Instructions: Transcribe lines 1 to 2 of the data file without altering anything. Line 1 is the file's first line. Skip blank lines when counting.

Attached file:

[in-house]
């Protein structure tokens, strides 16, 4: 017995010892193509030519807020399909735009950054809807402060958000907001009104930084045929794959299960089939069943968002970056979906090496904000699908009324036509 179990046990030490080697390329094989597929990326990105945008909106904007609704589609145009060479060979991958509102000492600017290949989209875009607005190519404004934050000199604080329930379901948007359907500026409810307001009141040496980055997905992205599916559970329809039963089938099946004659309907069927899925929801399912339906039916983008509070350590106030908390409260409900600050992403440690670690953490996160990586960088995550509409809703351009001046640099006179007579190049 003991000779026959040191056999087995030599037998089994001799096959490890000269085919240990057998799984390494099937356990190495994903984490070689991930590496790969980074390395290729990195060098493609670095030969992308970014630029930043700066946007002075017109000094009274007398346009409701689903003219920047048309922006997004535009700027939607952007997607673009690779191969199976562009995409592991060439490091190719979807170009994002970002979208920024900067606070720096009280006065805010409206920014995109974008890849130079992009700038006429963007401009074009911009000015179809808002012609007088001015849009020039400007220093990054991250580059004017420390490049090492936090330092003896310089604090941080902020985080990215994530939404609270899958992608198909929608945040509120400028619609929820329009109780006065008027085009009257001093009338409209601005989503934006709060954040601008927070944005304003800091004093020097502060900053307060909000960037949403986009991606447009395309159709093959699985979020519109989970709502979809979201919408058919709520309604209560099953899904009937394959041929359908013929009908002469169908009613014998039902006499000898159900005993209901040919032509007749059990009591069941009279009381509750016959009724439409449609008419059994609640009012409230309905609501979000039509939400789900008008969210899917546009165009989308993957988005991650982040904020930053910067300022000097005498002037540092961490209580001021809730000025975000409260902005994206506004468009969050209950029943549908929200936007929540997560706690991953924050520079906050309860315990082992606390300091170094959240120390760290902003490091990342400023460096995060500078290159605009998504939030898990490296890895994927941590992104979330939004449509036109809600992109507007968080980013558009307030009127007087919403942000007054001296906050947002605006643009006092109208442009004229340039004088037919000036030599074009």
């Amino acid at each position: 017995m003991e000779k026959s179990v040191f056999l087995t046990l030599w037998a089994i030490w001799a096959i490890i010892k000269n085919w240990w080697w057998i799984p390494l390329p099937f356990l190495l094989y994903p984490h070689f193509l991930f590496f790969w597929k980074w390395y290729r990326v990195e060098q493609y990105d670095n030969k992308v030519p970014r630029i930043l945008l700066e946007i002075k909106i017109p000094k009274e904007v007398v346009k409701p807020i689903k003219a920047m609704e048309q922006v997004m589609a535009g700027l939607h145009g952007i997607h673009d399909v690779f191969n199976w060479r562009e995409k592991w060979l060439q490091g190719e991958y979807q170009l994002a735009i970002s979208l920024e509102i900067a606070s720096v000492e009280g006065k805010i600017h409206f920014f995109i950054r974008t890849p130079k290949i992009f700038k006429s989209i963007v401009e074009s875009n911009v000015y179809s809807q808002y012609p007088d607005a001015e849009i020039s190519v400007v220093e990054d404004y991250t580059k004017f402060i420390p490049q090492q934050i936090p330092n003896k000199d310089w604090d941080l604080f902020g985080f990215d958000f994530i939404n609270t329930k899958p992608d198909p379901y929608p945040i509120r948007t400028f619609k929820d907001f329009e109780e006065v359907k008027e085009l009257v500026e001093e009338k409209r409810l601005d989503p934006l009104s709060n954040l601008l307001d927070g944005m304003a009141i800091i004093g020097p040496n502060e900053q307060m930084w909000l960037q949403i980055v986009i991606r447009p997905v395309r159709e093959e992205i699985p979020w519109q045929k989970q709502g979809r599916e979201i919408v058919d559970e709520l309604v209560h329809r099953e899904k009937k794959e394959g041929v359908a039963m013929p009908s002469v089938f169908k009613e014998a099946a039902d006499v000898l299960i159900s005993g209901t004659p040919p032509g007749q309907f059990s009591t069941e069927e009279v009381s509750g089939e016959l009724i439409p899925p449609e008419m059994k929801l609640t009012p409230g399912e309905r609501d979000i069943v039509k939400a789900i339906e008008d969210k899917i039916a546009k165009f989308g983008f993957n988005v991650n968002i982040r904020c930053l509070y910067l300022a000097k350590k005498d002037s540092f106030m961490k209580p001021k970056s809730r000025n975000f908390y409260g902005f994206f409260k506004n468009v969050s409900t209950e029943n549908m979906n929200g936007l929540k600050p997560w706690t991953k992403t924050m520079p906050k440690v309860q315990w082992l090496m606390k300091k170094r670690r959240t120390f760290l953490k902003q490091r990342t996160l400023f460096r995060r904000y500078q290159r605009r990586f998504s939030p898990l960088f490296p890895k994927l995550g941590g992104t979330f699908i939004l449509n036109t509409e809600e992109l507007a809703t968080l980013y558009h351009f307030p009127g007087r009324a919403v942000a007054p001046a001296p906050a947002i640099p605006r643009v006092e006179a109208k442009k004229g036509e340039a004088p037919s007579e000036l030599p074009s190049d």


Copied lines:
[in-house]
């Protein structure tokens, strides 16, 4: 017995010892193509030519807020399909735009950054809807402060958000907001009104930084045929794959299960089939069943968002970056979906090496904000699908009324036509 179990046990030490080697390329094989597929990326990105945008909106904007609704589609145009060479060979991958509102000492600017290949989209875009607005190519404004934050000199604080329930379901948007359907500026409810307001009141040496980055997905992205599916559970329809039963089938099946004659309907069927899925929801399912339906039916983008509070350590106030908390409260409900600050992403440690670690953490996160990586960088995550509409809703351009001046640099006179007579190049 003991000779026959040191056999087995030599037998089994001799096959490890000269085919240990057998799984390494099937356990190495994903984490070689991930590496790969980074390395290729990195060098493609670095030969992308970014630029930043700066946007002075017109000094009274007398346009409701689903003219920047048309922006997004535009700027939607952007997607673009690779191969199976562009995409592991060439490091190719979807170009994002970002979208920024900067606070720096009280006065805010409206920014995109974008890849130079992009700038006429963007401009074009911009000015179809808002012609007088001015849009020039400007220093990054991250580059004017420390490049090492936090330092003896310089604090941080902020985080990215994530939404609270899958992608198909929608945040509120400028619609929820329009109780006065008027085009009257001093009338409209601005989503934006709060954040601008927070944005304003800091004093020097502060900053307060909000960037949403986009991606447009395309159709093959699985979020519109989970709502979809979201919408058919709520309604209560099953899904009937394959041929359908013929009908002469169908009613014998039902006499000898159900005993209901040919032509007749059990009591069941009279009381509750016959009724439409449609008419059994609640009012409230309905609501979000039509939400789900008008969210899917546009165009989308993957988005991650982040904020930053910067300022000097005498002037540092961490209580001021809730000025975000409260902005994206506004468009969050209950029943549908929200936007929540997560706690991953924050520079906050309860315990082992606390300091170094959240120390760290902003490091990342400023460096995060500078290159605009998504939030898990490296890895994927941590992104979330939004449509036109809600992109507007968080980013558009307030009127007087919403942000007054001296906050947002605006643009006092109208442009004229340039004088037919000036030599074009």